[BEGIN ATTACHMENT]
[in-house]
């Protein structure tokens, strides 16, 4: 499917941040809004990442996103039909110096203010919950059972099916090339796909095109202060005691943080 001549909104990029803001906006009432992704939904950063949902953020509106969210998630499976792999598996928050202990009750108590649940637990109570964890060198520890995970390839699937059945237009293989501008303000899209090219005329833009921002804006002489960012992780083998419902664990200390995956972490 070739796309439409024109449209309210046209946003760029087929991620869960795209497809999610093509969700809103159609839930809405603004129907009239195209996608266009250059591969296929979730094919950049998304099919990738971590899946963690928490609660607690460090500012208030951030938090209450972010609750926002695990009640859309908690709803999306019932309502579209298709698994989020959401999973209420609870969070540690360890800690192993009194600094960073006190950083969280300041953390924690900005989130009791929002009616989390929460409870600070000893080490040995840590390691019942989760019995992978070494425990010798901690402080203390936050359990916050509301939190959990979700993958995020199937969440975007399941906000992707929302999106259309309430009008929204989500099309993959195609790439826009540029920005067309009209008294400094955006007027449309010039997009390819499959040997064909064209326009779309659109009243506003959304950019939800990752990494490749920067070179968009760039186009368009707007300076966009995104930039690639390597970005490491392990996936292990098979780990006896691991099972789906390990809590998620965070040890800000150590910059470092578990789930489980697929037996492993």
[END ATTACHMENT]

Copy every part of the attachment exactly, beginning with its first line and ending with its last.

[in-house]
């Protein structure tokens, strides 16, 4: 499917941040809004990442996103039909110096203010919950059972099916090339796909095109202060005691943080 001549909104990029803001906006009432992704939904950063949902953020509106969210998630499976792999598996928050202990009750108590649940637990109570964890060198520890995970390839699937059945237009293989501008303000899209090219005329833009921002804006002489960012992780083998419902664990200390995956972490 070739796309439409024109449209309210046209946003760029087929991620869960795209497809999610093509969700809103159609839930809405603004129907009239195209996608266009250059591969296929979730094919950049998304099919990738971590899946963690928490609660607690460090500012208030951030938090209450972010609750926002695990009640859309908690709803999306019932309502579209298709698994989020959401999973209420609870969070540690360890800690192993009194600094960073006190950083969280300041953390924690900005989130009791929002009616989390929460409870600070000893080490040995840590390691019942989760019995992978070494425990010798901690402080203390936050359990916050509301939190959990979700993958995020199937969440975007399941906000992707929302999106259309309430009008929204989500099309993959195609790439826009540029920005067309009209008294400094955006007027449309010039997009390819499959040997064909064209326009779309659109009243506003959304950019939800990752990494490749920067070179968009760039186009368009707007300076966009995104930039690639390597970005490491392990996936292990098979780990006896691991099972789906390990809590998620965070040890800000150590910059470092578990789930489980697929037996492993």